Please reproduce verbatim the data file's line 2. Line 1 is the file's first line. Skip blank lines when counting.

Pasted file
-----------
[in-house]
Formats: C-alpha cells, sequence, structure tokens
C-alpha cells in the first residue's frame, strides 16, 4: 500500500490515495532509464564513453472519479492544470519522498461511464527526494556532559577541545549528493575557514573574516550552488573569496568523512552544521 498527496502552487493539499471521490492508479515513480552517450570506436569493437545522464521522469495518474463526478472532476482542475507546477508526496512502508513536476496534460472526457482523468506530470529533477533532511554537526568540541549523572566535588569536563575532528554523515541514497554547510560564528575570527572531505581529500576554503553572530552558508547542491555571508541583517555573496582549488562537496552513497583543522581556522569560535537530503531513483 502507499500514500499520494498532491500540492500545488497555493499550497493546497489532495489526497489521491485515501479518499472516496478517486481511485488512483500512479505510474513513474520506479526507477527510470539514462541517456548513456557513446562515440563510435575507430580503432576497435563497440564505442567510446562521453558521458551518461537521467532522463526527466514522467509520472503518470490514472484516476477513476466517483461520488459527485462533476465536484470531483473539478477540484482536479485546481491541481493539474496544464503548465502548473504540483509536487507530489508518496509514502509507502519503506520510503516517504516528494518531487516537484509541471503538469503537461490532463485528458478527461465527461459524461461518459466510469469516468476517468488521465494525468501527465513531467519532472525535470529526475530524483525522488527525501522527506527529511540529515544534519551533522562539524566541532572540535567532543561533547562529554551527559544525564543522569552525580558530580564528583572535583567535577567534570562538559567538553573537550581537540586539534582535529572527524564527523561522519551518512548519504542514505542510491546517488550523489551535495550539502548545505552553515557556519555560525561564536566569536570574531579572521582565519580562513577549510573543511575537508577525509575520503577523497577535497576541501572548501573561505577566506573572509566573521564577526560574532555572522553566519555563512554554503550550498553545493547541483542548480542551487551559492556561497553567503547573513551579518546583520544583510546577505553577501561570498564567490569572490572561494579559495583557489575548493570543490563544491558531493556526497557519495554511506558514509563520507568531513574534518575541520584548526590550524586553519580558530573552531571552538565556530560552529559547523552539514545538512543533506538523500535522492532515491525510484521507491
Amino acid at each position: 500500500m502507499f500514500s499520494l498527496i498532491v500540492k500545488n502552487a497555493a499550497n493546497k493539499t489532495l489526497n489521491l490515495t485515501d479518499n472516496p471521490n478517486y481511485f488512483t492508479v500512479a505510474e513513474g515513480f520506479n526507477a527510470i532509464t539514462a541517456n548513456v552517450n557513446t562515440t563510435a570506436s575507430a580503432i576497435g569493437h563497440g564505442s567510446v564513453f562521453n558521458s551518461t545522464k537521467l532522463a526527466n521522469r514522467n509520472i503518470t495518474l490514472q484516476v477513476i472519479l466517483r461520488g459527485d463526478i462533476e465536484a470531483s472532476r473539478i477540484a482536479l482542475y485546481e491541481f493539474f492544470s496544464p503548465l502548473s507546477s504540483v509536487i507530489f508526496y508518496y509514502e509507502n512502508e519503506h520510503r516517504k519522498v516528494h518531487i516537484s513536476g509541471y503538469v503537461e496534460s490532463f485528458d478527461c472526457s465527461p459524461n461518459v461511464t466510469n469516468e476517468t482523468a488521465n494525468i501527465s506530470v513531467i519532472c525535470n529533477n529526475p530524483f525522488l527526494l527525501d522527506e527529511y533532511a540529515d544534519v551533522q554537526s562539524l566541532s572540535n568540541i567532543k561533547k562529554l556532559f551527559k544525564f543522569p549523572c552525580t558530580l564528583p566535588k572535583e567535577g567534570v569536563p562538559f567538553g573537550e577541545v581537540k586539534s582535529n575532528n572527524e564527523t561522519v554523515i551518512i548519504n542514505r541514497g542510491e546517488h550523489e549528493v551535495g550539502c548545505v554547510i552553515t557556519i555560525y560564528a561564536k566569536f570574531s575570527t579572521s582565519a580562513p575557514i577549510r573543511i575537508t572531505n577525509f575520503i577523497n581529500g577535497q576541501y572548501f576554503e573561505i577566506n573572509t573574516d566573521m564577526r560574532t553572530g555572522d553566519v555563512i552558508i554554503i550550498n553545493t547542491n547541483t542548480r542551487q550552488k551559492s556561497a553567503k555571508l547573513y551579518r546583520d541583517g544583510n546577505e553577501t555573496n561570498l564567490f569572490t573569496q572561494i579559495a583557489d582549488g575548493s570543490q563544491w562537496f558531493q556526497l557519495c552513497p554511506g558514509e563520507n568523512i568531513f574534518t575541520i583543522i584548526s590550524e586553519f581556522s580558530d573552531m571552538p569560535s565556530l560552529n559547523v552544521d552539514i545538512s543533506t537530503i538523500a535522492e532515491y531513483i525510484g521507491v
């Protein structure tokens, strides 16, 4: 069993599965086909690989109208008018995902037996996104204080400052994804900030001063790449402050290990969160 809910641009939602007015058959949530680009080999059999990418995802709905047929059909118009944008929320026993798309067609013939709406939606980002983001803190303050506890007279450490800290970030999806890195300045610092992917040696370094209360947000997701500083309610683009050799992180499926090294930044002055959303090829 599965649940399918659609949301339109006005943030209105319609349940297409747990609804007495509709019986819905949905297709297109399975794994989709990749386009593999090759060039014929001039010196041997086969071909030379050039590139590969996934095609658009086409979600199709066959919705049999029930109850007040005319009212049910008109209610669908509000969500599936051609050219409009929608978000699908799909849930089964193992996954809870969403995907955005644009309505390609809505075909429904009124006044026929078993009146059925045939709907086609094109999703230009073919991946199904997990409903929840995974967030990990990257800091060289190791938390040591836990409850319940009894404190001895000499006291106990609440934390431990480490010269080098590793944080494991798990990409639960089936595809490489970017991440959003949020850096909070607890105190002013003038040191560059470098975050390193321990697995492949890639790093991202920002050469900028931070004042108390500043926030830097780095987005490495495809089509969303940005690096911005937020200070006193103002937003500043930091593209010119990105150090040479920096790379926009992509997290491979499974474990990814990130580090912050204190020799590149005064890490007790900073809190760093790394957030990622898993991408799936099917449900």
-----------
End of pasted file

Formats: C-alpha cells, sequence, structure tokens